As I sit here looking at my high school year book, I feel like I am truly back in high school – at least for a few moments. As I look at photos of my former classmates I find myself categorizing them. Billy was a drama kid. Sherri was popular. That tall kid whose name I can’t retrieve at this point was a jock. That girl was a major nerd. He was a pothead. She was a loner. Alan was the best. He was and still is so cool.
I start to think about myself. Hmmm. I was a little of this and a little of that. I certainly wasn’t a jock. Maybe I was a cool nerd. Is that combination even allowed?
So, I need your help here. I will identify some categories and let’s see how most of us labeled ourselves.
Type 1 – Popular
This teen is frequently surrounded by others who want to be his/her friend or acquaintance. If you are a popular kid, then you get lots of invitations and probably have a very busy Facebook page. Your parents probably have an expensive cell phone bill. You may or may not be a nice person. Some popular girls, for example, are “it girls.” Other kids want to be around them because they have nice energy and are just plain pleasant. On the other hand, a popular teen may be a bully and the other kids may be nice to you so that they don’t become a victim. So, popular is not necessarily good or bad. It, too, is fraught with confusion.
Type 2 – Bully
We all knew one of these. This teen is always on the prowl for someone to torture. He will embarrass you, hurt you, and may even make inappropriate comments about your mother. The bully may make you physically sick, anxious, and depressed. He does not know that years later you will remember his full name and very specific details about his torturous behavior. There are no redeeming qualities associated with this particular category.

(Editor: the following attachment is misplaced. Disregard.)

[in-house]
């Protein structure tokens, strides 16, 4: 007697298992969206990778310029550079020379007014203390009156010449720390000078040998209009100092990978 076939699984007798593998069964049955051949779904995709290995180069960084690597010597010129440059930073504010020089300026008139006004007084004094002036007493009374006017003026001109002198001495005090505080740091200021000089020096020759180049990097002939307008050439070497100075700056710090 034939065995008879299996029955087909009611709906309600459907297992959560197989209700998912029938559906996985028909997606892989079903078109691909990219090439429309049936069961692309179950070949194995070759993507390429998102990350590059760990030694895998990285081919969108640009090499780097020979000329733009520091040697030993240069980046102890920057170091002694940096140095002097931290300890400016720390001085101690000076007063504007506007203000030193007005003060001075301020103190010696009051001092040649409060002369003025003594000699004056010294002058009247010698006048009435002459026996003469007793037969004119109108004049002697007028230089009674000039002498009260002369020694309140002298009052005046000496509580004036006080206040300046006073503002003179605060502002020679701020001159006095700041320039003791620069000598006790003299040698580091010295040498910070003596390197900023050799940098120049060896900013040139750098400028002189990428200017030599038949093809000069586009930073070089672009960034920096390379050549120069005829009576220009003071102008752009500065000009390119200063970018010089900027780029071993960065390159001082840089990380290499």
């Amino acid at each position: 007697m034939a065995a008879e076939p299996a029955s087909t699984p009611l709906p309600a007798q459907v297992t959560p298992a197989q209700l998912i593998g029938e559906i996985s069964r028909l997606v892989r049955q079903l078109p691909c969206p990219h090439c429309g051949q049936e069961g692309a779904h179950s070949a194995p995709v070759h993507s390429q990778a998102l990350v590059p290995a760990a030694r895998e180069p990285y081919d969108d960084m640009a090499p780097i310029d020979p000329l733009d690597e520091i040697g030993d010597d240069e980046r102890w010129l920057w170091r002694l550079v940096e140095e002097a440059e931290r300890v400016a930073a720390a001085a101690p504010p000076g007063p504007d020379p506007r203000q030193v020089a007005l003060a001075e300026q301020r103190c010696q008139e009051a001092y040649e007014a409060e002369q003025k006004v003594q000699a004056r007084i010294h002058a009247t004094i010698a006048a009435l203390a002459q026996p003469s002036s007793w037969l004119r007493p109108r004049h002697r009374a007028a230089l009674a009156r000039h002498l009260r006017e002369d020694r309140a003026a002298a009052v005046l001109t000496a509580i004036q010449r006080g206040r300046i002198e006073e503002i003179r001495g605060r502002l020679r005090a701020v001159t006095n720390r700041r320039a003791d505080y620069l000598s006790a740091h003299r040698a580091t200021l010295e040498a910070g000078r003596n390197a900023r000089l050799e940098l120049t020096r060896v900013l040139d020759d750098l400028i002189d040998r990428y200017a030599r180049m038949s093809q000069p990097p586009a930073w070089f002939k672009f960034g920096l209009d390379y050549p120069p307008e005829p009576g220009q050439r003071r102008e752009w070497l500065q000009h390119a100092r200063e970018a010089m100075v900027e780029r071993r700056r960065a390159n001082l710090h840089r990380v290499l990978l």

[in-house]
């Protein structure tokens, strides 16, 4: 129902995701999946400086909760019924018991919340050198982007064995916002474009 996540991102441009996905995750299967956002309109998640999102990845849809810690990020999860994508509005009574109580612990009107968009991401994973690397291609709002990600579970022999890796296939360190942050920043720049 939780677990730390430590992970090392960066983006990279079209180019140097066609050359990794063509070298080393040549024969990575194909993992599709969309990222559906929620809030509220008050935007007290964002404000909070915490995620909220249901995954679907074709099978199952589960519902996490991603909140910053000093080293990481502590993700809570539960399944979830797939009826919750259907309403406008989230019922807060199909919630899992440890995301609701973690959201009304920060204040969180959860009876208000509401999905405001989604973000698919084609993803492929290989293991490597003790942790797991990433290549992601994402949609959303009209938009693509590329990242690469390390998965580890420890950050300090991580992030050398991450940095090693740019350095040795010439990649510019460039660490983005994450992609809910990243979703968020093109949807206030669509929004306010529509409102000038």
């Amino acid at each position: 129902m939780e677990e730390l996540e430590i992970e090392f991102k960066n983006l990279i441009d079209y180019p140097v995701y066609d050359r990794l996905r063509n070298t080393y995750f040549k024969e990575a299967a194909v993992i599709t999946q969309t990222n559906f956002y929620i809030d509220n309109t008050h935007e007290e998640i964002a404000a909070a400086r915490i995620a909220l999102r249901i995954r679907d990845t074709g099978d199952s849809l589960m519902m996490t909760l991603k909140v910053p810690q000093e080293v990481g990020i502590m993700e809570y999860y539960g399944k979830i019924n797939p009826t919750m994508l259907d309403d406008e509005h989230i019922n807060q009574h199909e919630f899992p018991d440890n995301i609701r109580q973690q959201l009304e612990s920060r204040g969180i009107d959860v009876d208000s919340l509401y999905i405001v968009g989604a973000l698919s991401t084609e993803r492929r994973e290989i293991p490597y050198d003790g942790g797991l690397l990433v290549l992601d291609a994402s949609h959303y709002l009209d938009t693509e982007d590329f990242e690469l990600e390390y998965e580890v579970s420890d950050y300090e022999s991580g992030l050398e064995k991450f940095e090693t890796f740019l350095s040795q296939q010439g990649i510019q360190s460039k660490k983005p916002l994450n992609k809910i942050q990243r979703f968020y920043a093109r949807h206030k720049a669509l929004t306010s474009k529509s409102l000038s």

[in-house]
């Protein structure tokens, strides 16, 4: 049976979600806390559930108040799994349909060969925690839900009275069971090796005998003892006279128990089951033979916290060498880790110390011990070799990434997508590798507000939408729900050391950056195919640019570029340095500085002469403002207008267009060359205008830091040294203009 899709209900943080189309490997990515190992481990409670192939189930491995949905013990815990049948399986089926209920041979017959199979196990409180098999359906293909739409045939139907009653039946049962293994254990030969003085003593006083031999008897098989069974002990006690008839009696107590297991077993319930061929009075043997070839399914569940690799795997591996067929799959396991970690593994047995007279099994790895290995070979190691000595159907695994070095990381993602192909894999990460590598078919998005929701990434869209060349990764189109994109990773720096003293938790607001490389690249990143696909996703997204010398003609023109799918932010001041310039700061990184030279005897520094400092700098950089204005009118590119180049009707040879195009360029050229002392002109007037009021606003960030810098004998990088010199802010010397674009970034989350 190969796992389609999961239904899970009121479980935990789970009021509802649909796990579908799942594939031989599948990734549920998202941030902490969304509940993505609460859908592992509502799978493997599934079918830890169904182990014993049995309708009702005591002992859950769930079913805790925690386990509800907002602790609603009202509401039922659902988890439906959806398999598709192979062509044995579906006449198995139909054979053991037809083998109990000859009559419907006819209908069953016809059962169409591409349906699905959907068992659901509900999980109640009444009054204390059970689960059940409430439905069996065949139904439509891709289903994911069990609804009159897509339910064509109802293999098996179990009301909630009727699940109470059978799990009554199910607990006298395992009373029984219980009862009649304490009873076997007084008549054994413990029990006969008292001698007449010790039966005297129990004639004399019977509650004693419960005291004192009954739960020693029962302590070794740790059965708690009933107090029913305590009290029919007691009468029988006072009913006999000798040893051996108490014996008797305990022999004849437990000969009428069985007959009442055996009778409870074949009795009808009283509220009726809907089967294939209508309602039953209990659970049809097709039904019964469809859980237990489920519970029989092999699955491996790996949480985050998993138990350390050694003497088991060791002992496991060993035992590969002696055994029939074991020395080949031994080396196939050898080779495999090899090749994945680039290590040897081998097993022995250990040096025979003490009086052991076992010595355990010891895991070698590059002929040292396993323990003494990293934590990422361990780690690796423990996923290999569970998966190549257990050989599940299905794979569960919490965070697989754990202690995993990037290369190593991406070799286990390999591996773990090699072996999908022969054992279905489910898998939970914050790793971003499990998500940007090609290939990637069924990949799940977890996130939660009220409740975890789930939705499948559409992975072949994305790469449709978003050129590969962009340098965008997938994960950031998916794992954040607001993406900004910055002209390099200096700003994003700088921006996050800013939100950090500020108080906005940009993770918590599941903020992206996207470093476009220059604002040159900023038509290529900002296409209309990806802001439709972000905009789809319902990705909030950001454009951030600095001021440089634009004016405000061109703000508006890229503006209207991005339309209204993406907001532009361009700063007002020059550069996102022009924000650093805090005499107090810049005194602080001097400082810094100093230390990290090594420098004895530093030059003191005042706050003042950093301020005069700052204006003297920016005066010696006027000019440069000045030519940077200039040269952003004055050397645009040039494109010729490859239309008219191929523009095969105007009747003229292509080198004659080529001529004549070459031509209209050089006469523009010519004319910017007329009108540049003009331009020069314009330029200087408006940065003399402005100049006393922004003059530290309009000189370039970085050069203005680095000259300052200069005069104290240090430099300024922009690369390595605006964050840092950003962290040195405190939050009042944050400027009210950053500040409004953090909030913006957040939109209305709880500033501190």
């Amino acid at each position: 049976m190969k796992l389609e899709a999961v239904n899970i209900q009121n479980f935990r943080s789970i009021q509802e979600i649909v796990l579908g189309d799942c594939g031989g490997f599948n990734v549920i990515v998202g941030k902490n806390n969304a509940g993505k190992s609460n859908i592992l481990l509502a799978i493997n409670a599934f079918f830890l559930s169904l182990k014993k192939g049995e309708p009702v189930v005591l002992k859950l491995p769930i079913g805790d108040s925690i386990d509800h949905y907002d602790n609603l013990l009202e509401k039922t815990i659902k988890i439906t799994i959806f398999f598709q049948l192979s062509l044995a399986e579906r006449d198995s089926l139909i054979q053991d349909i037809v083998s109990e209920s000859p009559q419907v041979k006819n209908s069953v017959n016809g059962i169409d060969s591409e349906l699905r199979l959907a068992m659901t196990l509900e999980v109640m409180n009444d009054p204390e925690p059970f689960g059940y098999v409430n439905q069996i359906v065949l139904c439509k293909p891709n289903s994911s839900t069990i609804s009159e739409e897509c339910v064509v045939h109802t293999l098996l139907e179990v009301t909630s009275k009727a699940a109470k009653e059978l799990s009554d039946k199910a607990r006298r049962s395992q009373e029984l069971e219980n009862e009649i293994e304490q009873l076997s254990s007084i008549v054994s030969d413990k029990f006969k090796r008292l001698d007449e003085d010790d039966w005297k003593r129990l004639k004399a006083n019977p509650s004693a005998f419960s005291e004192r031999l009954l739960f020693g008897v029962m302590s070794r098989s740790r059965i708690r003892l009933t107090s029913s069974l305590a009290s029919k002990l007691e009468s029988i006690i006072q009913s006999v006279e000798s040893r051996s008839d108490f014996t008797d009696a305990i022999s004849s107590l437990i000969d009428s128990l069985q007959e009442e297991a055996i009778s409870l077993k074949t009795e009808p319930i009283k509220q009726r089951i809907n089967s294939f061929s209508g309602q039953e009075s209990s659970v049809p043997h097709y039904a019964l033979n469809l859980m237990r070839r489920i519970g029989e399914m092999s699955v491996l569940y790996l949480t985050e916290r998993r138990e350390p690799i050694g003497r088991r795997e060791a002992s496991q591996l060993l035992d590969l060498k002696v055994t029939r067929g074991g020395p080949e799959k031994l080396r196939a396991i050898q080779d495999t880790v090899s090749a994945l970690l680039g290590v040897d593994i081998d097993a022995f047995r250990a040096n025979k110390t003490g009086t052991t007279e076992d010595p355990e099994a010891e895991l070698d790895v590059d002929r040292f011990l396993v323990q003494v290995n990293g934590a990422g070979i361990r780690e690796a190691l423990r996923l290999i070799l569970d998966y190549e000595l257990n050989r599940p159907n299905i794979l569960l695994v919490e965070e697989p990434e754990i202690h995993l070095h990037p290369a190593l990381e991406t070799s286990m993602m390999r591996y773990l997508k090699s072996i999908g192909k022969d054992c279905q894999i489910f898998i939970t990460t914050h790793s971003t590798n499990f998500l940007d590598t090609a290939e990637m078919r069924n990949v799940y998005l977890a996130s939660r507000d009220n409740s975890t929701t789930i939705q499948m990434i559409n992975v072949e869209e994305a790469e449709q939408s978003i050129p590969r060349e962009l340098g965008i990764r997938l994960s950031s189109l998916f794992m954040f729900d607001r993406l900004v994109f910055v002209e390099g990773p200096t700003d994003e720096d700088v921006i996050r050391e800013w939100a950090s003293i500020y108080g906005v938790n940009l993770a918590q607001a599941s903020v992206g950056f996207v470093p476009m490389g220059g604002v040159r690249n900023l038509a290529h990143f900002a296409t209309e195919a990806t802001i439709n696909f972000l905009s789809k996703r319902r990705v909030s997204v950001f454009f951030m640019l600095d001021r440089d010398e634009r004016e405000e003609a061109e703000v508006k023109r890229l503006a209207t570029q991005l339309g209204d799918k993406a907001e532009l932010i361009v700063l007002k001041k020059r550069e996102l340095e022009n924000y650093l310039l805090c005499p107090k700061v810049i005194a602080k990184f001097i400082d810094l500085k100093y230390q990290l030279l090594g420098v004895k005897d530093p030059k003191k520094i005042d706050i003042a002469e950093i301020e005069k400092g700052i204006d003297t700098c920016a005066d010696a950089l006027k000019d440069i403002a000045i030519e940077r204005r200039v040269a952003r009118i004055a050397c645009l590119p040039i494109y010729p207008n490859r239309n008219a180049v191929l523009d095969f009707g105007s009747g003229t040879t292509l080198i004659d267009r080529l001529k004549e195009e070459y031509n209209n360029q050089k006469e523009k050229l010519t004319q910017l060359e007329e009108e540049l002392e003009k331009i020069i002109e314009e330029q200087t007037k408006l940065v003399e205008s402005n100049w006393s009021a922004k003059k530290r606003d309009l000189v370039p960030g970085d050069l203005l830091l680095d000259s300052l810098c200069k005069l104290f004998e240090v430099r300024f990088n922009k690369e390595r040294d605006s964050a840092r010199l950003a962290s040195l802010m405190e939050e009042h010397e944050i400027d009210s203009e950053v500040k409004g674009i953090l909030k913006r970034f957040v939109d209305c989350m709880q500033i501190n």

Type 3 – Jock
The jock is a pretty standard category. For this teen – sports come first. The jock can usually be found eating lunch and hanging out with the other jocks. They generally travel as a pack.
Type 4 – The Loner
This teen may be called by many labels but can usually be found alone and preoccupied with something other than peers. The loner generally does not look happy.
Type 5 – The Nerd
This teen is deeply concerned with academics, grades, and learning in general. Frequently, this type of immersion is associated with a low level of social activity. The nerd often grows up to be unusually successful and you may be sorry that you weren’t nicer to this person in high school.
My advice for parents is that you encourage your teen to sample a bit from each category. Just as we try to taste different items on a menu-variety is the spice of life. Suggest to your kids that they try to reach out and make friends in a variety of groups. There is a lot to be gained from knowing all kinds of people in life. Remind them that life can get boring in a quick hurry if they get pigeonholed into a specific clique. You may also want to talk to your teens about the risks associated with being exclusive. Not only might they get booted from a clique but they may hurt others by excluding them.
As we grow older, there’s more blurring of the lines between these categories, but it’s always interesting to reminisce. What category or categories did you fall into? And what categories should we add to this list?
Barbara Greenberg PhD is the co-author of “Teenage as A Second Language – A Parents Guide to Becoming Bilingual.” She is also the co-creators of the interactive and lively website talkingteenage.com.